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Migrant worker details abuse at hands of South Korean employer

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Rim Sreymom has appealed for help in finding a new job after accusing her South Korean employer of unpaid wages, abuse and poor working conditions. facebook

Migrant worker details abuse at hands of South Korean employer

A migrant worker has appealed for help in finding a new job after accusing her South Korean employer of unpaid wages, abuse and poor working conditions.

“I suffer every day. I try my utmost but my employer does not appreciate my effort,” said Rim Sreyrom who travelled to Miryang city to work as a farm hand.

Sreyrom said she expected to earn more than $1,000 a month, but her employers had not paid her salary for over 42 days before finally succumbing and offering up only 630,000 South Korean won (about $500).

“My employer told me that if I don’t improve my performance then she will fire me. I’ve repeatedly told her that I want to leave this workplace, but she demands 800,000 won ($670) from me.

“I am a new employee so I cannot pick 1,700 to 1,800 vegetables per day as the experienced staff can. Since I’m only able to pick 1,000 pieces, my employer gets frustrated and shoves my vegetable basket into my legs.

“Sometimes, my employer orders me to sleep because she does not want me to work. When she wants me to work, she orders me to start working at 12:30pm when regular shifts begin at 1:00pm. She is not tolerant or understanding at all,” she told The Post on Monday.

Sreyrom, who receives an hourly wage, said her employer is physically and verbally abusive towards her. She claimed her boss had forbidden her from wearing hats and gloves when it was cold and injured her leg by shoving a vegetable basket towards them.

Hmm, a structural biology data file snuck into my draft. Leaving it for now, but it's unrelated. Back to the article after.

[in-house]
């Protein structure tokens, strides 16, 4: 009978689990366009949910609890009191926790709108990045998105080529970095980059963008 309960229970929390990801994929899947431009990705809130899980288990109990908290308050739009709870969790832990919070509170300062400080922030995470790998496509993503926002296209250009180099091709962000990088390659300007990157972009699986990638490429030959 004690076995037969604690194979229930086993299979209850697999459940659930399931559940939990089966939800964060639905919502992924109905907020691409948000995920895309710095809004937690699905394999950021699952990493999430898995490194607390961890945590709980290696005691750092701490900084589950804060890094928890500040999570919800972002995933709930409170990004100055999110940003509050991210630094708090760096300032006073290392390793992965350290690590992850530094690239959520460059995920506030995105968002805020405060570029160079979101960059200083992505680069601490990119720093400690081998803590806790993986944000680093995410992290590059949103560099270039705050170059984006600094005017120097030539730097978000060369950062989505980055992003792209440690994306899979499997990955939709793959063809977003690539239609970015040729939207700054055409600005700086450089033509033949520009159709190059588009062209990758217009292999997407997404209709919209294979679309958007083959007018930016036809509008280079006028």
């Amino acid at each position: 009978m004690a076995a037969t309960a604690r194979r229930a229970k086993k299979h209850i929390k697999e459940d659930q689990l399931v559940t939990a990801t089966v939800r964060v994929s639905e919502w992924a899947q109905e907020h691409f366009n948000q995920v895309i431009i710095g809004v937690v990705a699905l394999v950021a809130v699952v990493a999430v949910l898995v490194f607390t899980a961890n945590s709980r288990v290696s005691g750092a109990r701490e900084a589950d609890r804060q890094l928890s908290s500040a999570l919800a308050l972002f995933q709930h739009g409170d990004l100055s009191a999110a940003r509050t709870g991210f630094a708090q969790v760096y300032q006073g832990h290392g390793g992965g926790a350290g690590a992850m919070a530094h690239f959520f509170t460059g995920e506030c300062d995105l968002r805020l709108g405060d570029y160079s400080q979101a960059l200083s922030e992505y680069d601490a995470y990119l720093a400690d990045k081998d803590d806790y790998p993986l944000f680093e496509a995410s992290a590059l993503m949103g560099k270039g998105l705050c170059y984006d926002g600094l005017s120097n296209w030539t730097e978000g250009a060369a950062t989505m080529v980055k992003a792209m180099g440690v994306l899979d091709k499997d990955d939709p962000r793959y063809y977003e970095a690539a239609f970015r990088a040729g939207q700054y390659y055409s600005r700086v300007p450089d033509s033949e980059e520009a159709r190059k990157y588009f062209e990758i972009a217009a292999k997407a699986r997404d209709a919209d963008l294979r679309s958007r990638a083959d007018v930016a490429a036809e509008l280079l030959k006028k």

She said she had appealed to Cambodian officials to help her legally leave her workplace so that she can find work elsewhere without having to spend money. She said she would be best suited for work that does not make her “exhausted” and also pays well.

“Most importantly, my employer should be empathetic as I am a new staff. I told [them] I would try my best, despite never having done this sort of work before,” said Sreyrom.

Some 54,000 Cambodians have travelled to South Korea since the two countries reached a memorandum of understanding on human resource development in 2017.

About 4,000 Cambodians are currently working in South Korea. They earn about $1,200 to $1,300 a month for working in the agricultural sector and $1,700 to $1,800 for working in the industrial sector.

The jobs are highly sought after, with employees often attending Korean-language and cultural classes before travelling abroad.

Last month, South Korea’s Human Resource Development Unit named Cambodia as the best among 16 developing countries to send workers there.

Ministry of Labour and Vocational Training spokesman Heng Sour told The Post that the counsellors in charge of Cambodia migrant workers at the Cambodian Embassy in South Korea and diplomats in Seoul were investigating the matter in tandem with South Korean authorities.

Centre for Alliance of Labour and Human Rights programme manager Khun Tharo advised workers to seek help from Korean police or the Cambodian Embassy in Seoul.

“The Ministry of Labour and Vocational Training should monitor and inspect the agents that sent the worker there .  .  . what company was it and where did they send her? The ministry should have this information,” he said.

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